Back in the late '90's I was working as a potters apprentice in the New Mexico desert and one of my jobs was digging and processing native terracotta and stoneware clays. Some of these clays were over an hour drive away. I spent many hard weeks screening and processing native clay until I figured out the method that worked best for me.
If you plan on working with native clays there is a lot of testing involved but a simple way to decide if it's worth the extra hours of processing is to begin with a small sample. Make a small moist ball of clay, roll it and see if it sticks together well. Next flatten it with your fingers, are there a few small cracks or large cracks in the ball? If on the small scale it may be worth taking the next step, testing, which I will cover in another post.
The best method to collect clay for processing is to dig it dry, if it's not, you will have to completely dry it before moving on. Assuming you are working with a large quantity of native clay you will need a few supplies to get started. 2 large plastic garbage cans with lids, 2 screen frames (2' by 2') of different mesh (expanded steel and a metal window screen) a couple of 2" X 4" about 3' long, a sturdy 1-2 quart container and lots of water. Remember to keep this whole operation in close proximity.
Fill 1 garbage can 1/2 full with water and shovel in the dry clay. Wait 1-2 days for the clay to "slake" down or completely break down into a fine slurry with the lid on. The clay will settle to the bottom leaving clean water on the top. Syphon off the top 2/3 of the water and then mix the clay with a shovel to create a uniform slurry.
Now, take the other garbage can and place the 2' by 4's on the top rim. Next place your expanded steel frame on top of the 2' by 4's. With your quart container collect the slurry and pour it onto the screen. The clay slurry will fall through but the rocks and other organic matter will get caught. Clean the screen now and again buy dumping out the rocks *If the clay you are working with is very fine with few rocks you can skip the expanded steel mesh and go to the window screen just add more water to your slurry.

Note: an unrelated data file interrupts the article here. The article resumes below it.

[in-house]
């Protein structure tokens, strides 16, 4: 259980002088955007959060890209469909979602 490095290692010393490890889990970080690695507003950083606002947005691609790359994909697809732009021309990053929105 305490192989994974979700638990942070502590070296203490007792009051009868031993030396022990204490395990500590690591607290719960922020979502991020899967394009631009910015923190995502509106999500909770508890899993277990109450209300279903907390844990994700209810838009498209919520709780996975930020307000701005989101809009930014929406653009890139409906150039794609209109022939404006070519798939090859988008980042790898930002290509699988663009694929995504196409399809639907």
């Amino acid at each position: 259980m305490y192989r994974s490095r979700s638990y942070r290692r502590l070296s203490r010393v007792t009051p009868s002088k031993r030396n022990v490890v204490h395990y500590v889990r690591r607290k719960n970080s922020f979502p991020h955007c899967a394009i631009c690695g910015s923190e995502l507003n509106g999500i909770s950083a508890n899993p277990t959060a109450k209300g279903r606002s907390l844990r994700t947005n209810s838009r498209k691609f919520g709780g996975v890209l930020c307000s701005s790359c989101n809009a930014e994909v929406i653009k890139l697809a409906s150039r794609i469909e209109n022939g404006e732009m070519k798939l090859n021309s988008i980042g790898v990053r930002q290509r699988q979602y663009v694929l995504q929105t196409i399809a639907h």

After you have completely screened your clay through the expanded steel it's now time to do it all over again with the window screen. I never said it wasn't tedious or hard work. Simply clean out the first garbage can and screen into there. At this point your clay should be free of debris. Let the clay slurry settle for a day or more with the lid on and syphon off as much water as you can.
For the drying process I recommend that you build another expanded steel frame with 2' by 4's. Create a frame that is 2' X 4' X 4". Nail the expanded steel mesh to the bottom of the frame with horseshoe nails and line the bottom and sides with an old bed sheet, staple into place. Prop your frame up on 4" X 4"s or make legs. Now, using your quart container pour the slurry into the bed sheet and let the water drain out the bottom. Keep the frame covered with a piece of plywood to keep debris out and add more slurry as needed. In a few days the clay should be moist for wedging and it will peel away from the bed sheet. Now wasn't that fun!
It's been years since I processed literally thousands of pounds of native clay but it's a technique I will never soon forget. Next year Jeff and I hope to move to our land near Alfred, NY. Lucky for me it is all native terracotta clay that needs processing.